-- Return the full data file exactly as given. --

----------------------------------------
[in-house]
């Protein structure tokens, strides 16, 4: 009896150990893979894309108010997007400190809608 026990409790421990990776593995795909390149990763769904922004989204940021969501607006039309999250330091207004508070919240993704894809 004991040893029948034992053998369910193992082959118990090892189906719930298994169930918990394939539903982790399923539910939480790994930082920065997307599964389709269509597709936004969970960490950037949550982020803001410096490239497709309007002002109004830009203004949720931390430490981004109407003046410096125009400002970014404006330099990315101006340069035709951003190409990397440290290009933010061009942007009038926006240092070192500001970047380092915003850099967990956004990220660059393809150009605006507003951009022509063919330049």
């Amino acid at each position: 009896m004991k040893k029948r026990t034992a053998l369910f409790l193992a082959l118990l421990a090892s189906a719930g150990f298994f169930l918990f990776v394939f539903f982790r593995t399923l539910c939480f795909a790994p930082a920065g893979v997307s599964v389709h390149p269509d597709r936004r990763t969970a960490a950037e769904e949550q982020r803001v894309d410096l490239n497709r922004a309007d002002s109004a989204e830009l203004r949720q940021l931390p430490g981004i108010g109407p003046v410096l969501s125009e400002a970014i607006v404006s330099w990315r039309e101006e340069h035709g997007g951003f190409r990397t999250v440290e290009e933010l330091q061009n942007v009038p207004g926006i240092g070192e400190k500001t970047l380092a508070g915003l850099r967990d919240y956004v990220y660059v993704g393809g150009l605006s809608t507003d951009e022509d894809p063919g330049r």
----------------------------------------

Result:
[in-house]
């Protein structure tokens, strides 16, 4: 009896150990893979894309108010997007400190809608 026990409790421990990776593995795909390149990763769904922004989204940021969501607006039309999250330091207004508070919240993704894809 004991040893029948034992053998369910193992082959118990090892189906719930298994169930918990394939539903982790399923539910939480790994930082920065997307599964389709269509597709936004969970960490950037949550982020803001410096490239497709309007002002109004830009203004949720931390430490981004109407003046410096125009400002970014404006330099990315101006340069035709951003190409990397440290290009933010061009942007009038926006240092070192500001970047380092915003850099967990956004990220660059393809150009605006507003951009022509063919330049």
């Amino acid at each position: 009896m004991k040893k029948r026990t034992a053998l369910f409790l193992a082959l118990l421990a090892s189906a719930g150990f298994f169930l918990f990776v394939f539903f982790r593995t399923l539910c939480f795909a790994p930082a920065g893979v997307s599964v389709h390149p269509d597709r936004r990763t969970a960490a950037e769904e949550q982020r803001v894309d410096l490239n497709r922004a309007d002002s109004a989204e830009l203004r949720q940021l931390p430490g981004i108010g109407p003046v410096l969501s125009e400002a970014i607006v404006s330099w990315r039309e101006e340069h035709g997007g951003f190409r990397t999250v440290e290009e933010l330091q061009n942007v009038p207004g926006i240092g070192e400190k500001t970047l380092a508070g915003l850099r967990d919240y956004v990220y660059v993704g393809g150009l605006s809608t507003d951009e022509d894809p063919g330049r």